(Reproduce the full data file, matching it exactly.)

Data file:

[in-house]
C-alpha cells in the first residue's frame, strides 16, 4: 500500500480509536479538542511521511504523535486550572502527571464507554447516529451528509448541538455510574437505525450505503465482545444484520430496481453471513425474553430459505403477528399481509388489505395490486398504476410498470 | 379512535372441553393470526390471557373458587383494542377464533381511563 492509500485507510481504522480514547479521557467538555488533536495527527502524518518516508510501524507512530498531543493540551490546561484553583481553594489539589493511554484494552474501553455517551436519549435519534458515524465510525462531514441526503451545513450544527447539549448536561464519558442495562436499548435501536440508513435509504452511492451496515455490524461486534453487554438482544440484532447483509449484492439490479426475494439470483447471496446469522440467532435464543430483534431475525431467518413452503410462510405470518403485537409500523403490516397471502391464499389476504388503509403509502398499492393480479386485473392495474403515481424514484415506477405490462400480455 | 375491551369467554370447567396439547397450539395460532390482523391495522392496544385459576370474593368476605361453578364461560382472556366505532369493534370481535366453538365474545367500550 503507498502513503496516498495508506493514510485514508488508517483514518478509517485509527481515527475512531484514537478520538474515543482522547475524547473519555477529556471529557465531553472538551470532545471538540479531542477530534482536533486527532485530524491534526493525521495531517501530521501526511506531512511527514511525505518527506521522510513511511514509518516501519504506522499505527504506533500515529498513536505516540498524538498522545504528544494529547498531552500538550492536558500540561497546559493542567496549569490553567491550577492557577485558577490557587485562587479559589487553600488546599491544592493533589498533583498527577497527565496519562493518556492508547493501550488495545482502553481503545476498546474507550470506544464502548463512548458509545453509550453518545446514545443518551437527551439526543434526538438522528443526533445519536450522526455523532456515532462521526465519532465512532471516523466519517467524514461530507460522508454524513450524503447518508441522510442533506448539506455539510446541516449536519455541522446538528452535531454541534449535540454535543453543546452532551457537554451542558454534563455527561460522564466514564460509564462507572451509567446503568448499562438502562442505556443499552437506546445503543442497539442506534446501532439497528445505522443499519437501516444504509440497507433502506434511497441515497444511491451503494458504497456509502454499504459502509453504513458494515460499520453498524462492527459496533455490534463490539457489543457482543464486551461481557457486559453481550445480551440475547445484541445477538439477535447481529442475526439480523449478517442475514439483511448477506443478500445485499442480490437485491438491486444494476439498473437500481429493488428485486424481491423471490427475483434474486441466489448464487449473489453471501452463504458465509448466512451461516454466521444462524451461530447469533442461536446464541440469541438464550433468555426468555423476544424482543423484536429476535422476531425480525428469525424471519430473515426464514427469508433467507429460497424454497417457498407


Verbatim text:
[in-house]
C-alpha cells in the first residue's frame, strides 16, 4: 500500500480509536479538542511521511504523535486550572502527571464507554447516529451528509448541538455510574437505525450505503465482545444484520430496481453471513425474553430459505403477528399481509388489505395490486398504476410498470 | 379512535372441553393470526390471557373458587383494542377464533381511563 492509500485507510481504522480514547479521557467538555488533536495527527502524518518516508510501524507512530498531543493540551490546561484553583481553594489539589493511554484494552474501553455517551436519549435519534458515524465510525462531514441526503451545513450544527447539549448536561464519558442495562436499548435501536440508513435509504452511492451496515455490524461486534453487554438482544440484532447483509449484492439490479426475494439470483447471496446469522440467532435464543430483534431475525431467518413452503410462510405470518403485537409500523403490516397471502391464499389476504388503509403509502398499492393480479386485473392495474403515481424514484415506477405490462400480455 | 375491551369467554370447567396439547397450539395460532390482523391495522392496544385459576370474593368476605361453578364461560382472556366505532369493534370481535366453538365474545367500550 503507498502513503496516498495508506493514510485514508488508517483514518478509517485509527481515527475512531484514537478520538474515543482522547475524547473519555477529556471529557465531553472538551470532545471538540479531542477530534482536533486527532485530524491534526493525521495531517501530521501526511506531512511527514511525505518527506521522510513511511514509518516501519504506522499505527504506533500515529498513536505516540498524538498522545504528544494529547498531552500538550492536558500540561497546559493542567496549569490553567491550577492557577485558577490557587485562587479559589487553600488546599491544592493533589498533583498527577497527565496519562493518556492508547493501550488495545482502553481503545476498546474507550470506544464502548463512548458509545453509550453518545446514545443518551437527551439526543434526538438522528443526533445519536450522526455523532456515532462521526465519532465512532471516523466519517467524514461530507460522508454524513450524503447518508441522510442533506448539506455539510446541516449536519455541522446538528452535531454541534449535540454535543453543546452532551457537554451542558454534563455527561460522564466514564460509564462507572451509567446503568448499562438502562442505556443499552437506546445503543442497539442506534446501532439497528445505522443499519437501516444504509440497507433502506434511497441515497444511491451503494458504497456509502454499504459502509453504513458494515460499520453498524462492527459496533455490534463490539457489543457482543464486551461481557457486559453481550445480551440475547445484541445477538439477535447481529442475526439480523449478517442475514439483511448477506443478500445485499442480490437485491438491486444494476439498473437500481429493488428485486424481491423471490427475483434474486441466489448464487449473489453471501452463504458465509448466512451461516454466521444462524451461530447469533442461536446464541440469541438464550433468555426468555423476544424482543423484536429476535422476531425480525428469525424471519430473515426464514427469508433467507429460497424454497417457498407